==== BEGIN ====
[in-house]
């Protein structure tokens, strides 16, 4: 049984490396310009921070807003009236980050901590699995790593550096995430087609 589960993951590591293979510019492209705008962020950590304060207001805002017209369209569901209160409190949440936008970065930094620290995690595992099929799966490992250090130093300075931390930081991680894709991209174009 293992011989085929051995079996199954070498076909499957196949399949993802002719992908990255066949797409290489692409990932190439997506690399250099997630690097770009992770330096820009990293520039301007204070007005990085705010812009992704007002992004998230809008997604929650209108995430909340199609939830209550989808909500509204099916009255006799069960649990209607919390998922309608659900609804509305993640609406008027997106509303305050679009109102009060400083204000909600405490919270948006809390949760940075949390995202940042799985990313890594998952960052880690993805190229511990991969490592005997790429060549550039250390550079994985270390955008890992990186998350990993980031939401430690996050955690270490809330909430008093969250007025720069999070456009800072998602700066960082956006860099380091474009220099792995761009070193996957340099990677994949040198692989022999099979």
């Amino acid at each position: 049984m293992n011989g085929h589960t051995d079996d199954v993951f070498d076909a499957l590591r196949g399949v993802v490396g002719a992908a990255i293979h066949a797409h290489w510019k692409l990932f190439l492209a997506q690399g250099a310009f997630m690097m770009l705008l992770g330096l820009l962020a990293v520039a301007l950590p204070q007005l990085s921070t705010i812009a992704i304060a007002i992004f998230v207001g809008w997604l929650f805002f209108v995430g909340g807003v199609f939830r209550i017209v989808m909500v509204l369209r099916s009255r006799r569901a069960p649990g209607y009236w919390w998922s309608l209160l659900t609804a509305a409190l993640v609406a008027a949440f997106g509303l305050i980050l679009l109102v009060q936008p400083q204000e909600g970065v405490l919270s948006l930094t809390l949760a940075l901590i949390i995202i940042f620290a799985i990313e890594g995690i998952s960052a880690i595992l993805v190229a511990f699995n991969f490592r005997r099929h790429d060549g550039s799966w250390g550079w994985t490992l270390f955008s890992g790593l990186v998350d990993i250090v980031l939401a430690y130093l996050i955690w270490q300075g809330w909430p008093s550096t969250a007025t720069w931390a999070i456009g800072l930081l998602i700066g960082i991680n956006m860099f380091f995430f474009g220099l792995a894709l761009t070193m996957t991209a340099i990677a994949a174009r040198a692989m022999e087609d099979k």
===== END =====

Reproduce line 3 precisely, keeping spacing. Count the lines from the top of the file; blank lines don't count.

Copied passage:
């Amino acid at each position: 049984m293992n011989g085929h589960t051995d079996d199954v993951f070498d076909a499957l590591r196949g399949v993802v490396g002719a992908a990255i293979h066949a797409h290489w510019k692409l990932f190439l492209a997506q690399g250099a310009f997630m690097m770009l705008l992770g330096l820009l962020a990293v520039a301007l950590p204070q007005l990085s921070t705010i812009a992704i304060a007002i992004f998230v207001g809008w997604l929650f805002f209108v995430g909340g807003v199609f939830r209550i017209v989808m909500v509204l369209r099916s009255r006799r569901a069960p649990g209607y009236w919390w998922s309608l209160l659900t609804a509305a409190l993640v609406a008027a949440f997106g509303l305050i980050l679009l109102v009060q936008p400083q204000e909600g970065v405490l919270s948006l930094t809390l949760a940075l901590i949390i995202i940042f620290a799985i990313e890594g995690i998952s960052a880690i595992l993805v190229a511990f699995n991969f490592r005997r099929h790429d060549g550039s799966w250390g550079w994985t490992l270390f955008s890992g790593l990186v998350d990993i250090v980031l939401a430690y130093l996050i955690w270490q300075g809330w909430p008093s550096t969250a007025t720069w931390a999070i456009g800072l930081l998602i700066g960082i991680n956006m860099f380091f995430f474009g220099l792995a894709l761009t070193m996957t991209a340099i990677a994949a174009r040198a692989m022999e087609d099979k």